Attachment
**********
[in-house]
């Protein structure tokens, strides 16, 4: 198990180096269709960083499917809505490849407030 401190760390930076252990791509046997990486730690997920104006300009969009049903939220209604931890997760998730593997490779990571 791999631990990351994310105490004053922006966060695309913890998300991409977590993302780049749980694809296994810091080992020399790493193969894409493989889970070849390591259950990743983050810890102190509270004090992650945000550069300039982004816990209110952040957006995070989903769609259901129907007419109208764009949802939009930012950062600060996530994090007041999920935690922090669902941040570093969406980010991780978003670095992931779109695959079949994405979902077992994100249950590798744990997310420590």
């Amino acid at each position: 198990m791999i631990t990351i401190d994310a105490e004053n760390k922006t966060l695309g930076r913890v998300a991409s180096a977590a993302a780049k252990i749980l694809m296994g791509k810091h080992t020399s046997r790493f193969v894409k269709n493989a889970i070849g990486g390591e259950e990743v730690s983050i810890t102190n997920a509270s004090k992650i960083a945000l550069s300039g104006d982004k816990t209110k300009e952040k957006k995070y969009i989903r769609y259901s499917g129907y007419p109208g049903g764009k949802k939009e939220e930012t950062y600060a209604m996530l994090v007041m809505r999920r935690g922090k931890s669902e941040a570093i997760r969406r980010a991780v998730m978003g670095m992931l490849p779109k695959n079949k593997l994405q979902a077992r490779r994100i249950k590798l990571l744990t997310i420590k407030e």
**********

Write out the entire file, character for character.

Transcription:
[in-house]
């Protein structure tokens, strides 16, 4: 198990180096269709960083499917809505490849407030 401190760390930076252990791509046997990486730690997920104006300009969009049903939220209604931890997760998730593997490779990571 791999631990990351994310105490004053922006966060695309913890998300991409977590993302780049749980694809296994810091080992020399790493193969894409493989889970070849390591259950990743983050810890102190509270004090992650945000550069300039982004816990209110952040957006995070989903769609259901129907007419109208764009949802939009930012950062600060996530994090007041999920935690922090669902941040570093969406980010991780978003670095992931779109695959079949994405979902077992994100249950590798744990997310420590």
């Amino acid at each position: 198990m791999i631990t990351i401190d994310a105490e004053n760390k922006t966060l695309g930076r913890v998300a991409s180096a977590a993302a780049k252990i749980l694809m296994g791509k810091h080992t020399s046997r790493f193969v894409k269709n493989a889970i070849g990486g390591e259950e990743v730690s983050i810890t102190n997920a509270s004090k992650i960083a945000l550069s300039g104006d982004k816990t209110k300009e952040k957006k995070y969009i989903r769609y259901s499917g129907y007419p109208g049903g764009k949802k939009e939220e930012t950062y600060a209604m996530l994090v007041m809505r999920r935690g922090k931890s669902e941040a570093i997760r969406r980010a991780v998730m978003g670095m992931l490849p779109k695959n079949k593997l994405q979902a077992r490779r994100i249950k590798l990571l744990t997310i420590k407030e």